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Microsoft weeds the Windows Store before Windows 10 launch

by Mark Tyson on 28 May 2015, 11:03

Tags: Microsoft (NASDAQ:MSFT), Windows 10

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Microsoft has started to weed out apps from its Windows Store app catalogue. With immediate effect the corporation has updated its certification policy (Policy 10.1) to enforce "a more robust approach," to the software that can be listed in the Windows Store. New and existing apps will be assessed and apps that don't comply, by providing "Distinct Function & Value; Accurate Representation", will be removed and the developers informed. The hope is to improve the Windows Store experience for both customers and developers.

In an official Microsoft blog post Bernardo Zamora outlines the criteria upon which apps will be judged. There are four areas of focus for this Windows Store cleanup effort, as follows:

  • Eliminating app clutter
  • Ensuring apps are appropriately priced
  • Distinguishing informational apps
  • Ensuring relevant app titles and keywords

In the rather general sounding 'Eliminating app clutter' area Microsoft will ensure that developers use unique icons and app titles that match the content. Also any apps "that do not offer unique content, creative value or utility," may be removed from the catalogue. A particular mention is made of flashlight apps which clutter every platform out there.

Pricing will be scrutinised by Microsoft to assess whether it is fair. Higher priced apps may be removed from the Store if they are deemed not to offer superior functionality or value says Microsoft.

It's important for informational or reference apps to distinguish themselves from associated functional apps (e.g. a game), thinks Microsoft. Such apps should be easily recognisable via a textual 'GUIDE', 'TUTORIAL' or similar masthead.

Apps in the store must have relevant titles or keywords. It has been noted that some developers use popular keywords that are often irrelevant to the app functionality to boost its presence in store searches. Such apps may now be pruned from the store.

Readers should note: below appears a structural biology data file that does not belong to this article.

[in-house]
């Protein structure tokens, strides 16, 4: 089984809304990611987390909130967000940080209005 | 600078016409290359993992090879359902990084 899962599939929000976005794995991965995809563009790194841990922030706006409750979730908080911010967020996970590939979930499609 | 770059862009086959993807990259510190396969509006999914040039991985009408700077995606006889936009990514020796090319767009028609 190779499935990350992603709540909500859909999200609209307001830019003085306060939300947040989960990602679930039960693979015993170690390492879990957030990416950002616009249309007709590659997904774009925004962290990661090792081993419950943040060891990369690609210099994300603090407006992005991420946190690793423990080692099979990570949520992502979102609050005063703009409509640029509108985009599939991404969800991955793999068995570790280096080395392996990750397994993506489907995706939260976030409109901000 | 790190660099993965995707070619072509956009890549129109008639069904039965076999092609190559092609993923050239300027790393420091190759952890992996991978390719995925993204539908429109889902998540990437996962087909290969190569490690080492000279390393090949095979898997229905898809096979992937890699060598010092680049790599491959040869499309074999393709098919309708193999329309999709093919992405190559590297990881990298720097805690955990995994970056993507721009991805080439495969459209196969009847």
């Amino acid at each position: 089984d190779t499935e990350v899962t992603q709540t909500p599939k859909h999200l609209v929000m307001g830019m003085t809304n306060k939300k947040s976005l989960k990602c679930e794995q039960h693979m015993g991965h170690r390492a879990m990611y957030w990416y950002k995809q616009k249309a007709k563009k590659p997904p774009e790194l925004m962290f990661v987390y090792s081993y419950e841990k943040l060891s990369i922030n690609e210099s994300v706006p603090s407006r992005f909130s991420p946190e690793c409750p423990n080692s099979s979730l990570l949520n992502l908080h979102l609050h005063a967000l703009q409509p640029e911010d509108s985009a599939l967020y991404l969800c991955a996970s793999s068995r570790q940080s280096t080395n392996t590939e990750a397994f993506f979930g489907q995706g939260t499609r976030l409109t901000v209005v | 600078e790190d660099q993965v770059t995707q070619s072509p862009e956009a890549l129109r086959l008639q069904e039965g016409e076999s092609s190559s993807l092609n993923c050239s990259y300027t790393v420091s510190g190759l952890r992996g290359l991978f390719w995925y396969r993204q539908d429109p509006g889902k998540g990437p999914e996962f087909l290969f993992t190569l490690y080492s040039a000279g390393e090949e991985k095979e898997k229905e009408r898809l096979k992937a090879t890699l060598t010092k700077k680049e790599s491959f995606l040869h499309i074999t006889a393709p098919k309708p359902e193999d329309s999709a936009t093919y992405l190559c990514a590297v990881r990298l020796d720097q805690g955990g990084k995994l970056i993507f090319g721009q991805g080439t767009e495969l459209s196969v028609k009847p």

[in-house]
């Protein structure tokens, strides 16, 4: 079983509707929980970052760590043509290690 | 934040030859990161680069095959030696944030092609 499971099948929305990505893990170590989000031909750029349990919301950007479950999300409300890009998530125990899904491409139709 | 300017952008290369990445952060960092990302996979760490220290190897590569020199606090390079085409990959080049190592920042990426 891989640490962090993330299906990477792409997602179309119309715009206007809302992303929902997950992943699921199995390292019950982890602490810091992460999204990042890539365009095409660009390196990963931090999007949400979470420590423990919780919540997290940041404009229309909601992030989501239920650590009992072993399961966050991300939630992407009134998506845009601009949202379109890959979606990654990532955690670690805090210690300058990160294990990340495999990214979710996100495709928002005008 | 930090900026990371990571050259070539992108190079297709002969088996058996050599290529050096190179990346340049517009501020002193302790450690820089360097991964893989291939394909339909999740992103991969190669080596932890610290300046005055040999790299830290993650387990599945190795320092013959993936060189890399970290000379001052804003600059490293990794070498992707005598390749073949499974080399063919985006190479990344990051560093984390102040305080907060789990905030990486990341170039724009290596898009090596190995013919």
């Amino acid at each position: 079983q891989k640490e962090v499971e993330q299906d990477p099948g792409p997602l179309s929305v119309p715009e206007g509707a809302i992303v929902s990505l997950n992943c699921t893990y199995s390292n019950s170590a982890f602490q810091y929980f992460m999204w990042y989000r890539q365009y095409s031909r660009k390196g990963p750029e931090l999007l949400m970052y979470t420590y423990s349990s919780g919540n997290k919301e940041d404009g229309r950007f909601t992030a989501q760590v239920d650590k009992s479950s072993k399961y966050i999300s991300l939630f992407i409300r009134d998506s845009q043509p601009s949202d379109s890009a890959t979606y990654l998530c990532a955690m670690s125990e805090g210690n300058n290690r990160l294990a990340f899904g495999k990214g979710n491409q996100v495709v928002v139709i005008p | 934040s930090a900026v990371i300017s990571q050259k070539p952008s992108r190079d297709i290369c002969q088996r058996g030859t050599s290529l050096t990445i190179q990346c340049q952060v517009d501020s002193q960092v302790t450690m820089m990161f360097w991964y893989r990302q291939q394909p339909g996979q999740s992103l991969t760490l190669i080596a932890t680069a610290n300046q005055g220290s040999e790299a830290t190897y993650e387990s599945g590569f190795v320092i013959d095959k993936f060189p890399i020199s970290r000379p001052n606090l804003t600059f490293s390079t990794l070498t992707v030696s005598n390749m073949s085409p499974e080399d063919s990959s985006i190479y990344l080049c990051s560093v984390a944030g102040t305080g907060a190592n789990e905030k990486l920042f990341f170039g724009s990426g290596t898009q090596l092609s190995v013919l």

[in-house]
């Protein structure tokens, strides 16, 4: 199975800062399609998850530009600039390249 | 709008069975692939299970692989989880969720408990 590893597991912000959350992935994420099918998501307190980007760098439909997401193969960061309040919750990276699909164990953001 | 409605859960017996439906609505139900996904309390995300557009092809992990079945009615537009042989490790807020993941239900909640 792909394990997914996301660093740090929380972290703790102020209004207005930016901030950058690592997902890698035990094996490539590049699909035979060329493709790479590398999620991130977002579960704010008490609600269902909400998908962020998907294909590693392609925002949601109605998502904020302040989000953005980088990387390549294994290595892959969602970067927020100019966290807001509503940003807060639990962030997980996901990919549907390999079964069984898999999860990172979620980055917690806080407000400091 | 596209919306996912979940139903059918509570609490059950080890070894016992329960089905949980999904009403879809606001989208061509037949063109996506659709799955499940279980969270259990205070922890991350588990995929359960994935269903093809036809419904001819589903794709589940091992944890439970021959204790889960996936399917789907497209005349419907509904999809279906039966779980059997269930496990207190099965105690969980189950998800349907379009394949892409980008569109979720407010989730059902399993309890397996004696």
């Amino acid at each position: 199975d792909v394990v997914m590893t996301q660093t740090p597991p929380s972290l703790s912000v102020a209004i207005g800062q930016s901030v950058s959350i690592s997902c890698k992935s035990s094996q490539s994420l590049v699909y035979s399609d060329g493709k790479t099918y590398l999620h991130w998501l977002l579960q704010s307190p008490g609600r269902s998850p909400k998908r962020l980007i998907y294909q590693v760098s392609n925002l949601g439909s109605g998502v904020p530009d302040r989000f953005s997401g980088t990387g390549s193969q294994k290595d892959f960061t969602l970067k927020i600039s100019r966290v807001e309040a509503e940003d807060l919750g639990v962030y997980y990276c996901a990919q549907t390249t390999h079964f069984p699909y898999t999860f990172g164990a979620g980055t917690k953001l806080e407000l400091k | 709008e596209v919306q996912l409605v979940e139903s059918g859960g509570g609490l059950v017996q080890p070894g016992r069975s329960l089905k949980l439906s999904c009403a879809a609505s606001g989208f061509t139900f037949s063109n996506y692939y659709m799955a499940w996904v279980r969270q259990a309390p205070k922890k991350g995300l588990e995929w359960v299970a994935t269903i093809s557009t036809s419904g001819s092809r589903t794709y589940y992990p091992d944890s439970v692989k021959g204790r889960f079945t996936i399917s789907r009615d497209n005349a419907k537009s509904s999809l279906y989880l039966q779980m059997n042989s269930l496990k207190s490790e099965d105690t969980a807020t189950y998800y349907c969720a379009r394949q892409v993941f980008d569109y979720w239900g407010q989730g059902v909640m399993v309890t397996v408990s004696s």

The above certification policy updates are in addition to the intellectual property compliance guidelines which seek to prevent app authors 'stealing' app ideas, content and so on to replicate successful apps. Overall it's a good move for Microsoft which with the introduction of the Windows Store focussed for a lengthy period upon quantity over quality.

As a reminder, Windows 10 for PCs and tablets is expected to ship this summer. Last month Microsoft started to roll out a unified (multi-platform) Windows 10 Store for Insiders which included apps, movies, TV shows and music.

HEXUS Forums :: 11 Comments

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Is there anything left on there now?
Is there anything left on there now?
I know what you mean. Found I have ~Ā£2 worth of microsoft credit converted from some old xbox credits I had. Couldn't find a single thing to buy… (Reasonable number of decent free app/games but very few games in that price range). Don't think I was picky either. Still I think they are taking the right approach.
Well, some of what MS are apparently doing I wholeheartedly approve of. For instance, pruning apps using misleading or irrelevant keywords just to boost search results. That, in my view, is a disgraceful and dishonest practice that does USERS a disservice, and wastes our time, just like it does when websites do it. It typifies the very worst aspects of advertising. If MS put a stop to that trend by oruning such apps, more power to them.

Some other aspects, though, like pruning things that aren't original or creative, well, that's FAR trickier. First, it's very subjective, but second, it's wide open to interpretation. And potentially anti-competitive.

For instance, how ‘original’ are competing antivirus apps, or weather apps, or <insert huge list here>.

Many times, I've tried several similar apps, or applications, before settling on brand A over brand B, and sometimes for hard to define reasons, like I just like the way it works, because it suits me. An example would be I like the way the traditional Windows start button menus work. I do not, (and regulars may have observed this ;) ) repeat NOT like the way Win8 MUI subverted and replaced that.

So that sort of “pruning” is very subjective indeed.

Of course, for me, it's largely academic because what I want from Windows is the traditional “desktop and full application” model, with me getting apps from wherever I want, not from an MS store anyway. Any Windows OS, now or future, that does not allow me to do that is of zero interest to me, and I won't be using it. And for any version of Windows that does allow me to source and install what I want, that's what I will be doing, not using the MS store. So what is or isn't in the store doesn't really interest me at all, other than theoretically.
I want a version of windows with no stupid “App” anything! I want to use my computer like a computer, not an overgrown, immobile mobile phone with a mouse and keyboard :P
I want a version of windows with no stupid “App” anything! I want to use my computer like a computer, not an overgrown, immobile mobile phone with a mouse and keyboard :P

Then don't install any apps? Problem solved.